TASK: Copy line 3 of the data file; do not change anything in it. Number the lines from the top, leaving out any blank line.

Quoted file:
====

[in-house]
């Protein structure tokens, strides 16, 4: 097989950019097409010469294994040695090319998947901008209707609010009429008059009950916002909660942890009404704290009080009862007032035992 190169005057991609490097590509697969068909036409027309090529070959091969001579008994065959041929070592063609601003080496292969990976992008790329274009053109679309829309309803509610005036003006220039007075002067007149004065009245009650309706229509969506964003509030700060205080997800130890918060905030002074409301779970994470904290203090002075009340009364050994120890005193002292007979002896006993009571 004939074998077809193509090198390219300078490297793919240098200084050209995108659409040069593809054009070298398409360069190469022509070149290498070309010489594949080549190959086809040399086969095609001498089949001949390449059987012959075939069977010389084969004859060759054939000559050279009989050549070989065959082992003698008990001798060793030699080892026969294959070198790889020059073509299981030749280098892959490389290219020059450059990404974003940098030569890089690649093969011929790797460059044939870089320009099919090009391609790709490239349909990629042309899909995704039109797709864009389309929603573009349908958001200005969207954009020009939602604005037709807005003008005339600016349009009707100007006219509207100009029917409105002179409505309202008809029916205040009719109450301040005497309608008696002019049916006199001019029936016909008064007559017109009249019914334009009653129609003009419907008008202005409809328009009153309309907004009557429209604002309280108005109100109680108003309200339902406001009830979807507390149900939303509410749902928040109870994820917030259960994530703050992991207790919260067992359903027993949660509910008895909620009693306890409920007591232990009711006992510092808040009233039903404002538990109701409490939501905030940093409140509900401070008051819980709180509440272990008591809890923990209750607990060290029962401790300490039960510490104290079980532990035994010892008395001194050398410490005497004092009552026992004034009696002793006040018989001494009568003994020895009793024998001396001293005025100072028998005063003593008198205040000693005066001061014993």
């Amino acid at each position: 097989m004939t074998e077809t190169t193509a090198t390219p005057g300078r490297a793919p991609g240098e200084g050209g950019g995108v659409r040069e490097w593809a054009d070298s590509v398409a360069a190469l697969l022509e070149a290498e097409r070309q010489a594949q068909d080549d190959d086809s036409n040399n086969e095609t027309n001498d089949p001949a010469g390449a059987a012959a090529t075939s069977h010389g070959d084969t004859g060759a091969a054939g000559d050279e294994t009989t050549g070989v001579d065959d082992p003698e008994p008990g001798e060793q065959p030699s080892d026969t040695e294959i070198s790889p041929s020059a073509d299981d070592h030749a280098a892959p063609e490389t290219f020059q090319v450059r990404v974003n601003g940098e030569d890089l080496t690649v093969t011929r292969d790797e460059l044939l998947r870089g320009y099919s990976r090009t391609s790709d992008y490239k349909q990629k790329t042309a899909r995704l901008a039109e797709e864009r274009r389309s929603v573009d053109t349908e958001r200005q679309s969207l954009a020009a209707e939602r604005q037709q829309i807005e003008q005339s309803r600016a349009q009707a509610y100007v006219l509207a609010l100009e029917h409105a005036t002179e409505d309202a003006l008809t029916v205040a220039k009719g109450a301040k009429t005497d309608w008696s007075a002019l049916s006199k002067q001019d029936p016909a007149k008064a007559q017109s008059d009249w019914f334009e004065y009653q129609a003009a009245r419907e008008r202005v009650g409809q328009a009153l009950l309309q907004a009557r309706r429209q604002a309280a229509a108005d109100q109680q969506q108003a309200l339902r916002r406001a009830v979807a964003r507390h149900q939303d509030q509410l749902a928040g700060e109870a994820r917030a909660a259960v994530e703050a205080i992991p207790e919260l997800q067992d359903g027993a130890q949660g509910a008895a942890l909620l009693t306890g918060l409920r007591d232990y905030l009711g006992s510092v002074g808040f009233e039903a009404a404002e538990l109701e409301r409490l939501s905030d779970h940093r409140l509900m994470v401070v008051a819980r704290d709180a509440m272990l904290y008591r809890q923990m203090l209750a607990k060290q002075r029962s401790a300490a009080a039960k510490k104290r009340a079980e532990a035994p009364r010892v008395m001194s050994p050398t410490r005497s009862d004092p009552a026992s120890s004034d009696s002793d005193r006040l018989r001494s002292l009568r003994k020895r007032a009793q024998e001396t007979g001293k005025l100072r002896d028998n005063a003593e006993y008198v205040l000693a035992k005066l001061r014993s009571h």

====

């Amino acid at each position: 097989m004939t074998e077809t190169t193509a090198t390219p005057g300078r490297a793919p991609g240098e200084g050209g950019g995108v659409r040069e490097w593809a054009d070298s590509v398409a360069a190469l697969l022509e070149a290498e097409r070309q010489a594949q068909d080549d190959d086809s036409n040399n086969e095609t027309n001498d089949p001949a010469g390449a059987a012959a090529t075939s069977h010389g070959d084969t004859g060759a091969a054939g000559d050279e294994t009989t050549g070989v001579d065959d082992p003698e008994p008990g001798e060793q065959p030699s080892d026969t040695e294959i070198s790889p041929s020059a073509d299981d070592h030749a280098a892959p063609e490389t290219f020059q090319v450059r990404v974003n601003g940098e030569d890089l080496t690649v093969t011929r292969d790797e460059l044939l998947r870089g320009y099919s990976r090009t391609s790709d992008y490239k349909q990629k790329t042309a899909r995704l901008a039109e797709e864009r274009r389309s929603v573009d053109t349908e958001r200005q679309s969207l954009a020009a209707e939602r604005q037709q829309i807005e003008q005339s309803r600016a349009q009707a509610y100007v006219l509207a609010l100009e029917h409105a005036t002179e409505d309202a003006l008809t029916v205040a220039k009719g109450a301040k009429t005497d309608w008696s007075a002019l049916s006199k002067q001019d029936p016909a007149k008064a007559q017109s008059d009249w019914f334009e004065y009653q129609a003009a009245r419907e008008r202005v009650g409809q328009a009153l009950l309309q907004a009557r309706r429209q604002a309280a229509a108005d109100q109680q969506q108003a309200l339902r916002r406001a009830v979807a964003r507390h149900q939303d509030q509410l749902a928040g700060e109870a994820r917030a909660a259960v994530e703050a205080i992991p207790e919260l997800q067992d359903g027993a130890q949660g509910a008895a942890l909620l009693t306890g918060l409920r007591d232990y905030l009711g006992s510092v002074g808040f009233e039903a009404a404002e538990l109701e409301r409490l939501s905030d779970h940093r409140l509900m994470v401070v008051a819980r704290d709180a509440m272990l904290y008591r809890q923990m203090l209750a607990k060290q002075r029962s401790a300490a009080a039960k510490k104290r009340a079980e532990a035994p009364r010892v008395m001194s050994p050398t410490r005497s009862d004092p009552a026992s120890s004034d009696s002793d005193r006040l018989r001494s002292l009568r003994k020895r007032a009793q024998e001396t007979g001293k005025l100072r002896d028998n005063a003593e006993y008198v205040l000693a035992k005066l001061r014993s009571h």